For too long now we have been waiting for a new innovation to launch VR into the mainstream, and let’s be honest, many of us were starting to give up hope.

Most people that have trialled the current crop of hardware will have had positive, enjoyable experiences, agreeing that the technology shows much potential, but are yet to be fully convinced. Why is that? What is putting them off from actually forking out on a headset?

Although cost will be a factor for a lot of consumers, others say that for a platform that is supposed to fully immerse the user in a virtual world, and give them a sense of freedom, it can often feel, well, restrictive. Because even when you can’t see anything from the real world when wearing the headset, you can’t shake the feeling that you’re going to accidentally trip over that wire you know is sticking out of your head.

Perhaps they’re lacking a PC with the right system requirements, or they’re not too keen on the idea of having additional external sensors placed around the room to prevent tracking problems. These are some of the main issues that VR hardware manufacturers have been struggling to overcome … until now.

All Together Now

Enter the brand new Quest headset from Oculus ­- arguably VR’s best chance yet of appealing to the masses. It’s an all-in-one system, so it doesn’t need to be played through a PC or other machine, and it’s all wireless.

It also comes with four wide-angle cameras built in as part of the new Insight tracking feature – no need for those extra sensors any more – while its six degrees of freedom means it can track your movements in – you guessed it – six directions: up, down, left, right, forwards and backwards. Because it automatically senses the space you’re in and adapts to it, the headset can be used in rooms of varying sizes with minimal setup.

Even so, some users will still feel a bit uneasy moving around too much in case they get too close to a real-world surface or object, which is why the Quest comes equipped with the same Guardian system as the Rift. This enables the wearer to draw out a boundary so they can avoid accidentally punching a wall or stubbing a toe on the sofa.

If you are planning on using it across a number of spaces then the Quest is capable of remembering the Guardian layouts for multiple rooms and recognising when you’ve moved from one to the other, eliminating the need to retrace the grid every time you boot up the system again.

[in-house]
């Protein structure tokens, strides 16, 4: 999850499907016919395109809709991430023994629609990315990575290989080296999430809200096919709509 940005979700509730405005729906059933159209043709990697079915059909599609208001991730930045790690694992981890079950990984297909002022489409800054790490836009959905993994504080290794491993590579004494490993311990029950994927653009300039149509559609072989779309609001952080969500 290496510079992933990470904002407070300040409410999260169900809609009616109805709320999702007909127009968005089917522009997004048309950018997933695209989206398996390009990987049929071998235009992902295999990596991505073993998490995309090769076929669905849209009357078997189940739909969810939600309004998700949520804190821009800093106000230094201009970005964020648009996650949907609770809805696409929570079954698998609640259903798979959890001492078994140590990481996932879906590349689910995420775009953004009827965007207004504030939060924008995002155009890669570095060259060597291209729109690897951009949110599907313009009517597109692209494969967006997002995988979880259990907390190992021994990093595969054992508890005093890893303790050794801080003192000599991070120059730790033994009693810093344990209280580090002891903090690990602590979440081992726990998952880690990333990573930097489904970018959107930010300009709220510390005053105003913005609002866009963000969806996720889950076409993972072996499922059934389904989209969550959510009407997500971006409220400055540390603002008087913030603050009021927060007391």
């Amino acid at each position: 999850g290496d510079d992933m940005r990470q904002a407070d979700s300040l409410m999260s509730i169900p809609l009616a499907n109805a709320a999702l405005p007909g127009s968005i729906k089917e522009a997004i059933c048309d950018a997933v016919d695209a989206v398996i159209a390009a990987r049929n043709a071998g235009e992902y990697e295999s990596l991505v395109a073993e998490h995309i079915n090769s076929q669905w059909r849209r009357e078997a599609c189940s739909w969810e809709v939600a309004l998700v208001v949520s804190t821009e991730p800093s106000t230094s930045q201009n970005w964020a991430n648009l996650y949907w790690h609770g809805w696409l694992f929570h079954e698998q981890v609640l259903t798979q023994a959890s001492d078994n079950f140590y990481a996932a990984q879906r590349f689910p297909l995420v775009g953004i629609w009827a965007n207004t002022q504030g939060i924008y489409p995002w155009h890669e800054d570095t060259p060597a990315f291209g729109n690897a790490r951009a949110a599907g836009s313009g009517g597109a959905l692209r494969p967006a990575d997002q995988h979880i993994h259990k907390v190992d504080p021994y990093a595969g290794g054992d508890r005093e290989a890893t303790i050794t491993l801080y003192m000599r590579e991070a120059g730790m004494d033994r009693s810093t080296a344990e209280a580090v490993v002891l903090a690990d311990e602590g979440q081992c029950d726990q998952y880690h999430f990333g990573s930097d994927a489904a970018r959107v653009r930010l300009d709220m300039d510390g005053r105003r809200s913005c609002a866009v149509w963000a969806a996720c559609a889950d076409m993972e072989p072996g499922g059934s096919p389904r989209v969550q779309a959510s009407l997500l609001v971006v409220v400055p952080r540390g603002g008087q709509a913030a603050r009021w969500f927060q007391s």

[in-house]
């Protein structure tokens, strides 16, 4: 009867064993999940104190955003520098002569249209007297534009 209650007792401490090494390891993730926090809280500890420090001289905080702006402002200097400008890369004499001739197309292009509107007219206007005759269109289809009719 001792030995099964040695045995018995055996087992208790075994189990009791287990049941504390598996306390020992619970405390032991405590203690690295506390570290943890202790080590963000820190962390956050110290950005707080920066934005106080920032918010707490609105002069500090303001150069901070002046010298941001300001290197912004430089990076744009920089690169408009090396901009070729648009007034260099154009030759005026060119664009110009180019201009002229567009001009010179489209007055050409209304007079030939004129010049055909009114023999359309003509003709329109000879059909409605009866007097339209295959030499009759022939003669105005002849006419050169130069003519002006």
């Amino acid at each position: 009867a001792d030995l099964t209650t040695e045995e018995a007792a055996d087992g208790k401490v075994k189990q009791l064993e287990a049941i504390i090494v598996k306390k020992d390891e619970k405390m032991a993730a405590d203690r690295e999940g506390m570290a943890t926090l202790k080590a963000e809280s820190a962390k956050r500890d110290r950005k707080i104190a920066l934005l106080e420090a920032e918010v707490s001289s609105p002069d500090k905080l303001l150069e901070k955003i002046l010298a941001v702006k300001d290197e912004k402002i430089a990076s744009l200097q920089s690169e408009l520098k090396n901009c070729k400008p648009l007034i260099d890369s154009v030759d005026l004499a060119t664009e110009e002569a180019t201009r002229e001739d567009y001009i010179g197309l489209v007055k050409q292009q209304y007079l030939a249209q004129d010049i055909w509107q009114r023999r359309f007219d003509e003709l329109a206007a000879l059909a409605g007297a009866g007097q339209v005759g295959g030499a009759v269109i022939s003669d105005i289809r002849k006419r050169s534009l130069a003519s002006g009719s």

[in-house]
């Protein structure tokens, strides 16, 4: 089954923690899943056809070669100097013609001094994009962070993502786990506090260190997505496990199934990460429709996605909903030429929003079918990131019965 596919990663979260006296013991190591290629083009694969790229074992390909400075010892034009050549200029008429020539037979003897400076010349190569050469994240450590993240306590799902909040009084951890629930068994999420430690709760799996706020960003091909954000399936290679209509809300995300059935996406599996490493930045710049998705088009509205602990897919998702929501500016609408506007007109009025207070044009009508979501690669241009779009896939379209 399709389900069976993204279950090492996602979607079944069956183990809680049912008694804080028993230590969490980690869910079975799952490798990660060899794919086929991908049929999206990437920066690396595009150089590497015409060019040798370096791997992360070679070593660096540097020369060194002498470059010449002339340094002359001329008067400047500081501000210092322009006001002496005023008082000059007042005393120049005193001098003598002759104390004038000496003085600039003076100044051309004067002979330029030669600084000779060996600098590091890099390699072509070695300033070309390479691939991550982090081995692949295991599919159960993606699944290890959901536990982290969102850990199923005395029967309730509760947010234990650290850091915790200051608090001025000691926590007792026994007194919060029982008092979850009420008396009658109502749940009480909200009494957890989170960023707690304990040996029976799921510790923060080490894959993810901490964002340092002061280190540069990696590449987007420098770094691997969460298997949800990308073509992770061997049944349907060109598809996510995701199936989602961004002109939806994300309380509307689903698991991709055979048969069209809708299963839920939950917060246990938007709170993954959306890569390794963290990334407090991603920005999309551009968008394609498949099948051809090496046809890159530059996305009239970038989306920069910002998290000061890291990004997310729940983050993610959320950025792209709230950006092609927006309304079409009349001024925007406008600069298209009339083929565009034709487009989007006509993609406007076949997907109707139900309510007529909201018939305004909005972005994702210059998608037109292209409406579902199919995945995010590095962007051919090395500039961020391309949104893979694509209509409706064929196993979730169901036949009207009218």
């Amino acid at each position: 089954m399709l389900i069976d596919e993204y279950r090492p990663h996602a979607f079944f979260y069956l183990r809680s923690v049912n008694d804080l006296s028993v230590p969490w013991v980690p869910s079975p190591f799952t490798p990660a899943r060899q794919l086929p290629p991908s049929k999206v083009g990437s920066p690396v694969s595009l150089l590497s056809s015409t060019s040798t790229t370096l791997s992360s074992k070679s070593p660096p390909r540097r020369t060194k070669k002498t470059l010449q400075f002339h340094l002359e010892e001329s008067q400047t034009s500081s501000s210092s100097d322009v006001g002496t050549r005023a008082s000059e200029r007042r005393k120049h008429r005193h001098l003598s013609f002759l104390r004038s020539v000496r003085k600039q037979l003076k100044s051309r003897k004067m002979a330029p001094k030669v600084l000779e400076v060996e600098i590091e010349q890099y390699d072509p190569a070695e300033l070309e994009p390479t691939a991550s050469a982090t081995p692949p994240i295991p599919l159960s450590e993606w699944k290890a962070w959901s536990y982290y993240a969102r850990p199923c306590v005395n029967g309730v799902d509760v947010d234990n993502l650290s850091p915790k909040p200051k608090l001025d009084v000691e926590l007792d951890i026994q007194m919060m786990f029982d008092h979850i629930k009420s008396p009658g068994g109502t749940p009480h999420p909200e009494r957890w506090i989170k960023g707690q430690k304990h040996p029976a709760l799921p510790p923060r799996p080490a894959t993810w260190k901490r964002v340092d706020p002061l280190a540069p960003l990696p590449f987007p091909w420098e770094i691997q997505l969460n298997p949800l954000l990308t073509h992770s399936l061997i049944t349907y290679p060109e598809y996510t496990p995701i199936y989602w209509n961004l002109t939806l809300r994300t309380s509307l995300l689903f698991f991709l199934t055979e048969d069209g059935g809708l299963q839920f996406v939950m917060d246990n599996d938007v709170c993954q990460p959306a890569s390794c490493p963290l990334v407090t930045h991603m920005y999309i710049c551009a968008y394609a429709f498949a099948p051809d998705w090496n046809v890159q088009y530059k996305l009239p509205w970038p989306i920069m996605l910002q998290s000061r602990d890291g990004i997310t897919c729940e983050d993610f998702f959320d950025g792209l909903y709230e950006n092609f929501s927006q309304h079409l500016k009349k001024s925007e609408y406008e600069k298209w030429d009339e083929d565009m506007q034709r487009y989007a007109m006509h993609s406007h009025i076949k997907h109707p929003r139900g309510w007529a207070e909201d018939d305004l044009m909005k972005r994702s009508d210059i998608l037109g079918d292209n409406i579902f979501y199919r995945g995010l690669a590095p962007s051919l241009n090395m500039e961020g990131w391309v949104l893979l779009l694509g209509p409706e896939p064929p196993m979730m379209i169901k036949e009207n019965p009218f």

A Touch of Class

Also similar to what came with the Rift are the new Touch controllers, although they’ve been moderated slightly with the Quest. Those familiar with the Rift design will notice that the tracking strips have moved from below the hands to above them. This is so it can be more easily picked up by the head-mounted cameras, and the effect on the accuracy of the tracking is extremely impressive.

This might be a standalone system, but that hasn’t resulted in efficiency being heavily sacrificed. The Quest really makes the most of its built-in Qualcomm Snapdragon 835, a chip that’s actually been around for a while and can be found in smartphones such as the Samsung Galaxy S8.

Despite its chip being a few years old now, the new headset is more than capable of running popular VR titles like Beat Saber and Robo Recall without a hitch, and you can be confident that the tech won’t let you down when lining up that winning serve on Sports Scramble – a new sports package that could just become the new Wii Sports if enough people get the chance to try it.

However, these games aren’t the most demanding in terms of performance. It remains to be seen how the system fares when it’s really put through its paces, and you can expect some of the real top-spec titles, which would probably be too much for the Quest to handle, to head to the PC-backed Rift instead. Still, its capabilities for a mobile device represent a real leap forward.

And the price for all this? The Quest comes with an RRP of £399, which is the same as the new Rift S headset from Oculus – an improved and upgraded version of the original Rift – released on the same day (May 21st). The Rift S may be a preferable option for those with a high-end PC, but for those who don’t and have been waiting for the right piece of kit to come along and give them the ideal entry into the world of VR, the Quest may just have everything they need.